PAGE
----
I’m far from being an authority on the subject of eating healthy in your twenties as even at 25 I’m absolutely hopeless in the kitchen and admittedly have only an elementary level of comprehension when it comes to the cause and effect relationship between food and flub. It’s a simple relationship, I know, and maybe I’m just choosing to ignore it, but I’m still very interested in the general area nonetheless.
How come? Mainly because what seems to be my personal Everest – to learn about, prepare and eat healthy food – appears to bring a lot of happiness to those who can and do. So why wouldn’t I want my own slice of that sweet, sweet health pie? That’s not pie pie, though, cause, you know…
To get a better understanding of what it means to really be healthy in my twenties I sat down with my nutritionist/blogger/spritely zen health orb of a friend, Kate Levins from Brunchfast Club.
Before I relay what I learnt from Kate, I should tell you why I asked to chat with her in the first place. For years now I’ve followed her on Instagram and seen all kinds of healthy food that she’s made, created and experimented with populate my digital feed. Now that she’s finally started her own blog (after much encouragement and nagging from her followers), I couldn’t wait to check in with her again and see what she was creating.
Her new website, Brunchfast Club, which actually started in 2012 as a joint passion project between Kate and her friend Tash, is full of simple recipes, advice and insights from Kate’s own learnings. Check it out for further information on some of the delicious and healthy treats featured in this post.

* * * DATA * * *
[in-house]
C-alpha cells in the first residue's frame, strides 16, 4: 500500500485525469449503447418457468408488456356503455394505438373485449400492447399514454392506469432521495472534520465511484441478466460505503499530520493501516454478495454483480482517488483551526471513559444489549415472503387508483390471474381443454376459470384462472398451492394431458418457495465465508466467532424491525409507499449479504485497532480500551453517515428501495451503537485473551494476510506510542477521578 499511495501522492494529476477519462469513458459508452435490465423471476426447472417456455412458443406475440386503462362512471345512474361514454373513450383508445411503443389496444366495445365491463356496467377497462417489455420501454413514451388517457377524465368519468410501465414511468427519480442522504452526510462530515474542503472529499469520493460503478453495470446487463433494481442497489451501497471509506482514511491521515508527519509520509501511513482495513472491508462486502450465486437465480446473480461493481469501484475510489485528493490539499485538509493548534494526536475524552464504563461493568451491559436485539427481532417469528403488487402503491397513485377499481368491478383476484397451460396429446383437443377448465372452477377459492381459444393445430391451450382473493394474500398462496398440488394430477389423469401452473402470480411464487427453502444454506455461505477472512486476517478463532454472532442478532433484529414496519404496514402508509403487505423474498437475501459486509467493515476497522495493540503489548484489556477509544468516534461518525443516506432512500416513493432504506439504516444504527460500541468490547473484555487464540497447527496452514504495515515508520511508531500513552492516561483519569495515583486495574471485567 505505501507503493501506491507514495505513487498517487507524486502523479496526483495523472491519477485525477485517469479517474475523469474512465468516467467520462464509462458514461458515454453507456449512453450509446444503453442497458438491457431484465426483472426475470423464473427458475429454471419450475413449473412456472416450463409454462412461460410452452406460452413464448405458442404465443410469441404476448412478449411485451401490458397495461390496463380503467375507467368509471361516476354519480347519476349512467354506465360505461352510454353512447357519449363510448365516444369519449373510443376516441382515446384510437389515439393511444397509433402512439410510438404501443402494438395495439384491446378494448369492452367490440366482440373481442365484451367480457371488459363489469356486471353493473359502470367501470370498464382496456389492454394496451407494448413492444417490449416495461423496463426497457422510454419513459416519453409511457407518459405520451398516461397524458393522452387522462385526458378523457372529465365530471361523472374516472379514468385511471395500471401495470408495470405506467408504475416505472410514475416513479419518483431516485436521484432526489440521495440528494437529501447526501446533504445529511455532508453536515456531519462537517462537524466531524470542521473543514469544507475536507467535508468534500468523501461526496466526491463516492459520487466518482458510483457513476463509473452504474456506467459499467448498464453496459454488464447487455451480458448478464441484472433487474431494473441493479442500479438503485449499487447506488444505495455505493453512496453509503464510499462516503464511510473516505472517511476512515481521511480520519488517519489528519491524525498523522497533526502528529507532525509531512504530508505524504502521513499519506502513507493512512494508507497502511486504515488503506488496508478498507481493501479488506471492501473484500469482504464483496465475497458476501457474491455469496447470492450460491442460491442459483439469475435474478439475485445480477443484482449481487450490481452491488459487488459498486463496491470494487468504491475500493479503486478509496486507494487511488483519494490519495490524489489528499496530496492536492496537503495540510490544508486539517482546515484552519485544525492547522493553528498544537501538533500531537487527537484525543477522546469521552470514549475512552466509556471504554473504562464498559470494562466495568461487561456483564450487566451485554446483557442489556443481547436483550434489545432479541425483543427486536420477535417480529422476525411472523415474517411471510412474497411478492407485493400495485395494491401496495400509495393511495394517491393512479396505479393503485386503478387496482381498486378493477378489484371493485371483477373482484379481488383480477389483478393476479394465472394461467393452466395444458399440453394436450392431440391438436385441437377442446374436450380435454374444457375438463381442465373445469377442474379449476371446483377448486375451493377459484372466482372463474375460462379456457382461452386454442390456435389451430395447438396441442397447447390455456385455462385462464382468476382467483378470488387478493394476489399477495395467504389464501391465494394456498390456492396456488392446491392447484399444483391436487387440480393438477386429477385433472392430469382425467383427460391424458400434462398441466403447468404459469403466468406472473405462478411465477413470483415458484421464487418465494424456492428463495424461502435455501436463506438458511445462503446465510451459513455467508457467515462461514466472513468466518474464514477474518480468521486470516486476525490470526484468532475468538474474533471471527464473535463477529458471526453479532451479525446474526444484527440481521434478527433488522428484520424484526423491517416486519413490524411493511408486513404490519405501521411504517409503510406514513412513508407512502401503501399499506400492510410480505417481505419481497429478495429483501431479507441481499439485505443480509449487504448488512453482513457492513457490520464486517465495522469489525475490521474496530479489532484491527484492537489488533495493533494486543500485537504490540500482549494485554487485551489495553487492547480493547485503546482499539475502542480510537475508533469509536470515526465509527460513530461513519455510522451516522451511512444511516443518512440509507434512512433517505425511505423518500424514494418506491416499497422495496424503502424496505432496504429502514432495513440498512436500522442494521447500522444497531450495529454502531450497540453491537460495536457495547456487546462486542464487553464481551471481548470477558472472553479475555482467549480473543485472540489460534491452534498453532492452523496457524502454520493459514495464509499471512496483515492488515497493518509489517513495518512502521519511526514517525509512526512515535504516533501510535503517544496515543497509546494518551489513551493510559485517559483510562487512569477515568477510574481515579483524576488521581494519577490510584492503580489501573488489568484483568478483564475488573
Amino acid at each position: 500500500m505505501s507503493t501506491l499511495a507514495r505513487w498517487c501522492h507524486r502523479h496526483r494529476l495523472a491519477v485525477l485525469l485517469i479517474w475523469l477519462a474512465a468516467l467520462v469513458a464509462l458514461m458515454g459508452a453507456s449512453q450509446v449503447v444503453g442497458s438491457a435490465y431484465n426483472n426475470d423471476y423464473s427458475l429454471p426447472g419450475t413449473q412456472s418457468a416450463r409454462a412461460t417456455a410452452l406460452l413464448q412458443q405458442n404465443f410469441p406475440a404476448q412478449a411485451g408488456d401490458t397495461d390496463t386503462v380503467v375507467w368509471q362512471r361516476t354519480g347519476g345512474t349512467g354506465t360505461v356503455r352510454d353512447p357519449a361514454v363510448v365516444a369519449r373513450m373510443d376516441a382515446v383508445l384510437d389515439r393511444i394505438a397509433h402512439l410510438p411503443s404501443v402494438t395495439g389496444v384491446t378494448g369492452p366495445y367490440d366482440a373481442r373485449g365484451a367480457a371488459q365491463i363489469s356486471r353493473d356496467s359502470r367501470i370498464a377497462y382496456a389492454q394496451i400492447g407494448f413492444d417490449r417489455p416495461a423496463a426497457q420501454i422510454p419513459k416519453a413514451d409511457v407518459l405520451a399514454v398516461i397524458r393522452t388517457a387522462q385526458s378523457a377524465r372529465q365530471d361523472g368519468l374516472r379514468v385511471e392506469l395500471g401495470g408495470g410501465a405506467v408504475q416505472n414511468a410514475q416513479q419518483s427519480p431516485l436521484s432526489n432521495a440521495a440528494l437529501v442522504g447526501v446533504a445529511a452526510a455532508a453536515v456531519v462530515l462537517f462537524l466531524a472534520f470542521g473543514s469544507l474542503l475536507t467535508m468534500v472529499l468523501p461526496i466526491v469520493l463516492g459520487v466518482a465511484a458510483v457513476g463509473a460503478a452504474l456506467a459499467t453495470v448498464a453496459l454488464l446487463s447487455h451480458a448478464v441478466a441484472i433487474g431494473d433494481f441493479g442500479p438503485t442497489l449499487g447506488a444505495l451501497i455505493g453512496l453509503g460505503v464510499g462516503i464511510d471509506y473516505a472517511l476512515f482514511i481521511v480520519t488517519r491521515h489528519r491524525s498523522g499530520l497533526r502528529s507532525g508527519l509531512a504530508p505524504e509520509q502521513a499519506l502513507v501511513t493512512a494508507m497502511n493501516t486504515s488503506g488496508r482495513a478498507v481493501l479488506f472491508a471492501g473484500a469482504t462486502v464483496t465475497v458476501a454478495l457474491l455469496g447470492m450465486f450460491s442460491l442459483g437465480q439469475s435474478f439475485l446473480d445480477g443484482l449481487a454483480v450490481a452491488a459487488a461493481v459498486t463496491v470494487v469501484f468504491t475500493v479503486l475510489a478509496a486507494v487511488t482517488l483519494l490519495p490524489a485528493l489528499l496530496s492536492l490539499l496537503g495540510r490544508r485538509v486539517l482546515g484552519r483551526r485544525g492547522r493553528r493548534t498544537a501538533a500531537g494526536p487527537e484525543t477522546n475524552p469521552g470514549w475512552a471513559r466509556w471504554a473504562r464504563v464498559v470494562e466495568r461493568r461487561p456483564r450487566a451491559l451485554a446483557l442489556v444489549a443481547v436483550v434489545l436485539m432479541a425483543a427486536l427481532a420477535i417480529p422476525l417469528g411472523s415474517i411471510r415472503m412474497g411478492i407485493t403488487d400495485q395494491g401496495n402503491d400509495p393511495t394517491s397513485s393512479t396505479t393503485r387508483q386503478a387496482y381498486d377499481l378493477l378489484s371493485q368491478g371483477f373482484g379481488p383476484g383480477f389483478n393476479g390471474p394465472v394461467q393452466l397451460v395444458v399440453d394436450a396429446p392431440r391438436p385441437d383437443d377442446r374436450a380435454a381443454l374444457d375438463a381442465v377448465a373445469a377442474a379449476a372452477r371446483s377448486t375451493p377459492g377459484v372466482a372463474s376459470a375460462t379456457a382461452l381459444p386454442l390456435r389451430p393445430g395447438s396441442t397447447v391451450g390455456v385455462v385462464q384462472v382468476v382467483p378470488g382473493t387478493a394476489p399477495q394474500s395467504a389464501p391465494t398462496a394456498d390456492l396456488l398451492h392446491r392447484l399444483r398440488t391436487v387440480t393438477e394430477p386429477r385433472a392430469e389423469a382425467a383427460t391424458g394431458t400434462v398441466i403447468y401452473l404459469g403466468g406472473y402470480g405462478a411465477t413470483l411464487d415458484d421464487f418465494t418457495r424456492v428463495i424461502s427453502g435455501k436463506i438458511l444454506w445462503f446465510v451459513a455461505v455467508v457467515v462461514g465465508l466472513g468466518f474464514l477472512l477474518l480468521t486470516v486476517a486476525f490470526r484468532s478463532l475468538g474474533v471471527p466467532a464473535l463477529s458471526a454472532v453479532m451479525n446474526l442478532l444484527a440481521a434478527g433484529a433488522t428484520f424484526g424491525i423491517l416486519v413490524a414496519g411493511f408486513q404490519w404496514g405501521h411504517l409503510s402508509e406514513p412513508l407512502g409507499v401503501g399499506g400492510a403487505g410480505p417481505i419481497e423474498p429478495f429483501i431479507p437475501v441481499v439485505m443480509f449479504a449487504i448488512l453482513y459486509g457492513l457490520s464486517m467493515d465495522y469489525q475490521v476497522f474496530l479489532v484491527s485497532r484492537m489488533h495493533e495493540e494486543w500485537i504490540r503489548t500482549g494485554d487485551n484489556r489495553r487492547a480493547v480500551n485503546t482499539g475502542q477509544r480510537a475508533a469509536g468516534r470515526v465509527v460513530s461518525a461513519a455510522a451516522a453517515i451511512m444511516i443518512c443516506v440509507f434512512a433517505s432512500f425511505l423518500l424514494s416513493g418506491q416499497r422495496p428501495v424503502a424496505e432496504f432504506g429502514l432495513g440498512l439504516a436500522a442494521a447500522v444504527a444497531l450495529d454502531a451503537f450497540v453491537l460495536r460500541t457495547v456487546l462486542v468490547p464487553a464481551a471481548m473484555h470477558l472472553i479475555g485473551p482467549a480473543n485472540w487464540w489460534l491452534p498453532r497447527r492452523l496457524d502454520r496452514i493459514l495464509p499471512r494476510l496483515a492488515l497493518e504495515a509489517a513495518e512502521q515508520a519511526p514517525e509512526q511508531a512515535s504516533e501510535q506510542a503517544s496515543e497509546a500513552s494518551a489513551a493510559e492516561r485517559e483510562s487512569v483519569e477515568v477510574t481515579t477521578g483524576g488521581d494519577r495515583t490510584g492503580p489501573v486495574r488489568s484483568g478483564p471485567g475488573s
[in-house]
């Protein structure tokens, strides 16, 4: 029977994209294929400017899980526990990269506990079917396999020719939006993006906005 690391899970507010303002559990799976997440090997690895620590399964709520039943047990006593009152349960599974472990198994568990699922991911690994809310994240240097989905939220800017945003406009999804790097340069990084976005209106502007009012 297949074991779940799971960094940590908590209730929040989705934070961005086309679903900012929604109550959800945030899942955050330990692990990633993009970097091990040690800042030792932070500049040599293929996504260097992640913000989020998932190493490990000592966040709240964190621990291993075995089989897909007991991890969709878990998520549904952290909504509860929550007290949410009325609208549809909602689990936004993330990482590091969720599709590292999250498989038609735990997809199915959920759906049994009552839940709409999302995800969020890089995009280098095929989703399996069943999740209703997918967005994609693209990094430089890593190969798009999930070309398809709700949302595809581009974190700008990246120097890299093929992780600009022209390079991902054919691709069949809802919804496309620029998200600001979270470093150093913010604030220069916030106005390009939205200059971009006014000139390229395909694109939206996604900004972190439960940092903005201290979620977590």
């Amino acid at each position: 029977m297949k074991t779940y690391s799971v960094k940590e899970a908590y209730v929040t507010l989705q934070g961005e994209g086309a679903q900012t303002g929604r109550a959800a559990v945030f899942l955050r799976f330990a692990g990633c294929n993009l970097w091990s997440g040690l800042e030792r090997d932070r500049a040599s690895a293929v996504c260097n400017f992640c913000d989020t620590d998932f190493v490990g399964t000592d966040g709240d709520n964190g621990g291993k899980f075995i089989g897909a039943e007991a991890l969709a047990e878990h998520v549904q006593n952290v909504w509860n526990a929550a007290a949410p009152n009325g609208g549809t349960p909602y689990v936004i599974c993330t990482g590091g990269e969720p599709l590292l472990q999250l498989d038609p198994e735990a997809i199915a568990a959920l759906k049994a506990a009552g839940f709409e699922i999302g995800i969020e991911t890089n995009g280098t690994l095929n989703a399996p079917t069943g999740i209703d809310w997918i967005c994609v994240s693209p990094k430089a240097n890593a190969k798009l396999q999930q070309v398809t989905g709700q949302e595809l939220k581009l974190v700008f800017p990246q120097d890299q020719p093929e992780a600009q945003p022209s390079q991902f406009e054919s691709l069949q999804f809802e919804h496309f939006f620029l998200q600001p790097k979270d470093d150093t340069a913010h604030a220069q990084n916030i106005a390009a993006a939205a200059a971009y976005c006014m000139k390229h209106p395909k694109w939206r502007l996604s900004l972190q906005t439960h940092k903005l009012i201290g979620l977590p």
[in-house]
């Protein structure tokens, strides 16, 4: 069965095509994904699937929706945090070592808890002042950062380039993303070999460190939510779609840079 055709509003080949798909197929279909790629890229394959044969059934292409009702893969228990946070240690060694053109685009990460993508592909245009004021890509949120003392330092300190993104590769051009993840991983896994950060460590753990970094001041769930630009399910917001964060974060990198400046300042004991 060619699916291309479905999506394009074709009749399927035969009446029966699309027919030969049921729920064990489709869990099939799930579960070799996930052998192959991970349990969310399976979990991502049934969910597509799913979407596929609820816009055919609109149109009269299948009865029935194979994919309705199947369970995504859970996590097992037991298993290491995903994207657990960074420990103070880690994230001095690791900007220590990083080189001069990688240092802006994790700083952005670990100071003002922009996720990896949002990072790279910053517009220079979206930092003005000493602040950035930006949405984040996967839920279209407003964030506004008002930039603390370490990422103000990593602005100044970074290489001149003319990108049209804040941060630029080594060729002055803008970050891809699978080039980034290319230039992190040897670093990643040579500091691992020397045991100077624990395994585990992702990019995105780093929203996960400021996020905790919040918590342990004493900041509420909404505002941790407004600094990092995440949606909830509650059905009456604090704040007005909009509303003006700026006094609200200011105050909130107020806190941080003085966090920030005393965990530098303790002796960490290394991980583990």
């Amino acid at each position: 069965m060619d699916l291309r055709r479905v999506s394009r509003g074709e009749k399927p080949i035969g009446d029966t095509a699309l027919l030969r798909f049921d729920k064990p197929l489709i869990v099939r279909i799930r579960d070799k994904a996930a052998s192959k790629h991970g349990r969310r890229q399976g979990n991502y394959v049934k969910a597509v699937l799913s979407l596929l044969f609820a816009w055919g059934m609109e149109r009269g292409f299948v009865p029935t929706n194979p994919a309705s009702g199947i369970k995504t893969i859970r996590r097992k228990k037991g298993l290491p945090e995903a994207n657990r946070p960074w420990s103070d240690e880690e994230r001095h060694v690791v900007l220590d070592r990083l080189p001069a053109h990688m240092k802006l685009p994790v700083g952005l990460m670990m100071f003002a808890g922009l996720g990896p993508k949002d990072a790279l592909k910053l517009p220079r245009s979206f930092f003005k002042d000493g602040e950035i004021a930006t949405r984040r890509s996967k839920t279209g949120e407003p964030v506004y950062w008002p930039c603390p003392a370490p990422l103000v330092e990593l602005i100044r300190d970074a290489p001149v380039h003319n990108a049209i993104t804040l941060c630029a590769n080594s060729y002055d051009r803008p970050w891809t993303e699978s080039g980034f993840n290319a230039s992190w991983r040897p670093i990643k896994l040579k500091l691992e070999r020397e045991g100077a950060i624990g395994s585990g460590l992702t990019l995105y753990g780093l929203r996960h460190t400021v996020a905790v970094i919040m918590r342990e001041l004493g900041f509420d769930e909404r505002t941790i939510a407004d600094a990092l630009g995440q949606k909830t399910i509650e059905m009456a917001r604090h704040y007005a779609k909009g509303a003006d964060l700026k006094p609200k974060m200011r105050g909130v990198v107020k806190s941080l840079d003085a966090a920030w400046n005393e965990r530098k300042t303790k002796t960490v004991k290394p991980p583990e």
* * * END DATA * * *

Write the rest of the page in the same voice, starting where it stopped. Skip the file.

From the moment I stepped into Kate’s workspace I knew that this was what a kitchen was supposed to feel like. There was fresh produce strewn about the place, food mixers filled with bright but natural looking colours, leaves, stalks and stems still attached to vegetables and a noticeable and enveloping sense of complete calm.
“I was the type of person who would fall asleep at 7 o’clock at night after having had ten hours of sleep,” Kate said as she whisked about the place, adding ingredients into pots and sprinkling this and that over what seemed like rather complex organic concoctions. She was talking about the point in her life when she decided to turn everything around. She had finished her degree in media and English and much to the disapproval of her parents and friends, chose to take her nutrition seriously and enrol at the Nature Care College.
Since adapting her life from initially not consuming any dairy to becoming a fully fledged vegan, Kate has felt the positive changes that come with a healthy diet first hand. She explained that she has more energy now, can focus for longer and doesn’t spend time watching TV. Instead she reads up on interesting non-fiction books and dedicates time to developing new recipes to share on her blog.
“I pretty much just want to be my tutor,” she said, reflecting back on the past year that she’s spent studying. “The most important thing for me is teaching other people how they can do this for themselves. It’s all well and good to say ‘hey, I made this great thing, but what does that really mean?’”